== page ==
In which I get really into cereal for a short while but now I’m over it, I think.

It’s a wild time in the world of breakfast cereal, though admittedly I’ve only started following the cereal news this month fourteen days ago, to be more specific, when I received this picture with the caption: “New cereal dropped”

a stack of Apple Jacks cereal boxes at a grocery store

Apple Jacks is new to Australia, apparently. It’s never occurred to me that cereal could be new at least not a completely new cereal that isn’t just a variant like Oops! All Berries. Obviously it makes logical sense that there would be new cereals, but cereal has always been a constant in my mind, an unchanging pillar of society that always has been and always will be. It’s not.

In my search to learn more about the latest and greatest in breakfast cereals, I stumble onto “leaked Little Debbie oatmeal cream pie cereal Cosmic brownie cereal opening & review August 25 2020“, a five-minute video from Stevil librium entertainment, a YouTube channel with 31 subscribers and 141 videos the vast majority of those are minute long screen captures of Pokémon Go evolutions. The lighting is bad and the camera doesn’t feel great, eye-wise, but this video conjures up a nostalgic feeling. It’s like I’m watching a home video from 2006, but it’s not. This is Daniel Ellsberg releasing the Pentagon Papers. It’s WikiLeaks publishing Vault7. No. It’s bigger. It’s a faceless hero (presumably Stevil, unless the channel’s name refers to something or someone else) risking life and limb to bring us the latest from inside the cereal behemoth that is Kellogg’s.

The set if you could call it that is framed by cereal boxes, obviously. A pyramid of Cinnamon Toast Crunch, Chocolate Frosted Flakes, Crunch Berries, Trix, Froot Loops, and Franken Berry serves as background for our main actors a box of Kellogg’s Oatmeal Creme Pies Cereal and a completely blank white box with the dimensions of a normal cereal box. Stevil gets right to the point, giving us a brief history of both Kellogg’s and Little Debbie before introducing their collaboration: the Oatmeal Cream Pies cereal.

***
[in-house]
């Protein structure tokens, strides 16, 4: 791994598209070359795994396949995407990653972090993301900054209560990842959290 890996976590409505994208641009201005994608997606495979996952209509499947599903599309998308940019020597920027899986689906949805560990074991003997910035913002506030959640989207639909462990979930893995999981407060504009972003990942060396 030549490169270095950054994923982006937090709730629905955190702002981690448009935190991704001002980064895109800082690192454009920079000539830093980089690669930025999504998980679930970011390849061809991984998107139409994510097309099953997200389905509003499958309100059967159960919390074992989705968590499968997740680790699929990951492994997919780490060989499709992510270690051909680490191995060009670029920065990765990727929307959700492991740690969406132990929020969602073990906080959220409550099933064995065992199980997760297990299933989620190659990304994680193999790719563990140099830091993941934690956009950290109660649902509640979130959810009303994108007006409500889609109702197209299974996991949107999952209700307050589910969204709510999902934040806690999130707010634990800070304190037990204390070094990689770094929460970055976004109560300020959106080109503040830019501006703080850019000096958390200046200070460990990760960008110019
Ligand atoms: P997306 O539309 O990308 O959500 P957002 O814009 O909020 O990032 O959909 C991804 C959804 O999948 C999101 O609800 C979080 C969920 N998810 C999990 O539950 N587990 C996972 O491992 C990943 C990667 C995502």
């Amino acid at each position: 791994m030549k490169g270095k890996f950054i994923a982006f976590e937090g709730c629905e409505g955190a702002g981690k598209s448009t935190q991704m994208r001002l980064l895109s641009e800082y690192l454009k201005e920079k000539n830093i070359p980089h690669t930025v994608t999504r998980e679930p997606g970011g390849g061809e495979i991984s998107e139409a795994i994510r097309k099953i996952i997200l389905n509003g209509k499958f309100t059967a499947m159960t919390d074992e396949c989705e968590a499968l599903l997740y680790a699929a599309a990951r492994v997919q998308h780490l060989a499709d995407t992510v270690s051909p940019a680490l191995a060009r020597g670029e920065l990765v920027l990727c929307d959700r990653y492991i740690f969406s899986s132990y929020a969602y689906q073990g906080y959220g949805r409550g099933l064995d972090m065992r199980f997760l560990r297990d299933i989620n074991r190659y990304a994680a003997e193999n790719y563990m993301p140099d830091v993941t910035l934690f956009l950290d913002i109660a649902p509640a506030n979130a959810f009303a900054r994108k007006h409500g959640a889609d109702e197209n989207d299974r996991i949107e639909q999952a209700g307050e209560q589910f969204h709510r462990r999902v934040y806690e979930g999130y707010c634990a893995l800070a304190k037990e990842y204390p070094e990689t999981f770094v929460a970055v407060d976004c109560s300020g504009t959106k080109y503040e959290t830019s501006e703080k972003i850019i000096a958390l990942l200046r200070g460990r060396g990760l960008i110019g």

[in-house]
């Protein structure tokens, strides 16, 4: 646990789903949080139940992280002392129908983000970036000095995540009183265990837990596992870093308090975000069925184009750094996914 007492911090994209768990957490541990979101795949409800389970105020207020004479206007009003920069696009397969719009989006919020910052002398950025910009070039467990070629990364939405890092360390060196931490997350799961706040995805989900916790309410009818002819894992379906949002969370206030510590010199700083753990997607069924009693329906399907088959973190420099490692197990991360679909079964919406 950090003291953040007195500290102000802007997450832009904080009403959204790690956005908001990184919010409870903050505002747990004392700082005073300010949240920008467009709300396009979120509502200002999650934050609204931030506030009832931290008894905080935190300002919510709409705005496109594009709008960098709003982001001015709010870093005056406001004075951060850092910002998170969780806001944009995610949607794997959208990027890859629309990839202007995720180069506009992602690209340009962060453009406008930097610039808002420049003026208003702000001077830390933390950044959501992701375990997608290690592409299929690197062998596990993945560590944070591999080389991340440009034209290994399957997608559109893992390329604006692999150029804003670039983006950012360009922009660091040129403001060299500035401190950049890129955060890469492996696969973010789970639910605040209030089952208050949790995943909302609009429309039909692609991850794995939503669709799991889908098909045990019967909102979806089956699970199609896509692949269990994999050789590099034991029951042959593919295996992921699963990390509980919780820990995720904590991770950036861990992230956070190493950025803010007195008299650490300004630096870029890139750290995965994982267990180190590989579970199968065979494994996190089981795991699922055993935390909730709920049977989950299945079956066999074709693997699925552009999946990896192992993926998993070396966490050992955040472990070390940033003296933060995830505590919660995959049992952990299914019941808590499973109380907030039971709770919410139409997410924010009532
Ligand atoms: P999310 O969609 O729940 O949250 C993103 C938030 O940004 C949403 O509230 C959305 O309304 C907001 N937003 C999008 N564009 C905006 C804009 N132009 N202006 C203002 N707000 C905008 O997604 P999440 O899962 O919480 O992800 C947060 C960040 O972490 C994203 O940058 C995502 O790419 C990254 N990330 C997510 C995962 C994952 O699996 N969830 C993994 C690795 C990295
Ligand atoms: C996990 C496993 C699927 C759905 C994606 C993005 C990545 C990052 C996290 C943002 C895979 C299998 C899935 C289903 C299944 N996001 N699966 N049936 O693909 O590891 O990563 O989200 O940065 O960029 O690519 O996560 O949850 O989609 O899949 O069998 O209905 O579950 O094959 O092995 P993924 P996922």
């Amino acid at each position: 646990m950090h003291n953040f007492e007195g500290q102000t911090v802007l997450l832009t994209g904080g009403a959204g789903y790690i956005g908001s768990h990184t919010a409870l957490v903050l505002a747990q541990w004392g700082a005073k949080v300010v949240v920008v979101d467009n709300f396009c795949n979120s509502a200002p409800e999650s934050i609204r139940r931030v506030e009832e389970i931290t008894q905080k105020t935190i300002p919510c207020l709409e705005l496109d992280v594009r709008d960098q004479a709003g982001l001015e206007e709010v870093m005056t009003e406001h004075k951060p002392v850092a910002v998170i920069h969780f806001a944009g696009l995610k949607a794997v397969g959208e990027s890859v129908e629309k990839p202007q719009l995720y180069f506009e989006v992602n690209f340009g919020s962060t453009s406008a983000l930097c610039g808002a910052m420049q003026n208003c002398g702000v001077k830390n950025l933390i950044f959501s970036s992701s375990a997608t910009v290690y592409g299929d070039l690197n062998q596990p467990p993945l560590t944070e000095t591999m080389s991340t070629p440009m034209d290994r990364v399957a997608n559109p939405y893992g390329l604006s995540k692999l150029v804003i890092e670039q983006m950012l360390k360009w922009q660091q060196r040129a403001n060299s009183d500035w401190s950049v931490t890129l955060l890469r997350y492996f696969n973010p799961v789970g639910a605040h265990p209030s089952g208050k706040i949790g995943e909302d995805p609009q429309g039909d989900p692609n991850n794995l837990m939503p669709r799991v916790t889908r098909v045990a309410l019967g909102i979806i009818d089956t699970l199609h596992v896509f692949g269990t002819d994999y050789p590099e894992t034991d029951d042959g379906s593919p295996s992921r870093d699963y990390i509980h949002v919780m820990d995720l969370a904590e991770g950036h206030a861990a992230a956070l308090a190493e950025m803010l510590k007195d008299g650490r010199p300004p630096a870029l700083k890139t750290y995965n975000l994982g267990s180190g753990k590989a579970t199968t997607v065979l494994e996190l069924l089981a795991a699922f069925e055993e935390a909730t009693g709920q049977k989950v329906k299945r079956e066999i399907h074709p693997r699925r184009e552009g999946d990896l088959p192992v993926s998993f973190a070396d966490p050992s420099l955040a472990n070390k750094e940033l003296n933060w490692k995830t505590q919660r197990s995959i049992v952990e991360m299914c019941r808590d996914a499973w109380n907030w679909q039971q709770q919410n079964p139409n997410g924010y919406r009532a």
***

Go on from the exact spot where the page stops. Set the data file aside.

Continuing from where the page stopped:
He brings a piece of the cereal up to the camera to show it off, musing to himself that they look “kinda like oatmeal creme pie… ehhh,” as he brings up an actual Little Debbie Oatmeal Creme Pie for comparison. Stevil pours the cereal into a bowl that’s slightly too small and pours in some presumably-two percent milk.

It’s cereal. Gotta have some milk.

Stevil

After he drops that nugget of wisdom, he tries the cereal and brings up a YouTube video of a Little Debbie commercial (for the actual snack cake not for the cereal) on his Kindle Fire and pans the camera over for us to watch while he eats. I’m enthralled. Not only have been sucked into this world of breakfast cereals, but now I understand the nostalgia behind Little Debbie snack cakes. I understand Stevil.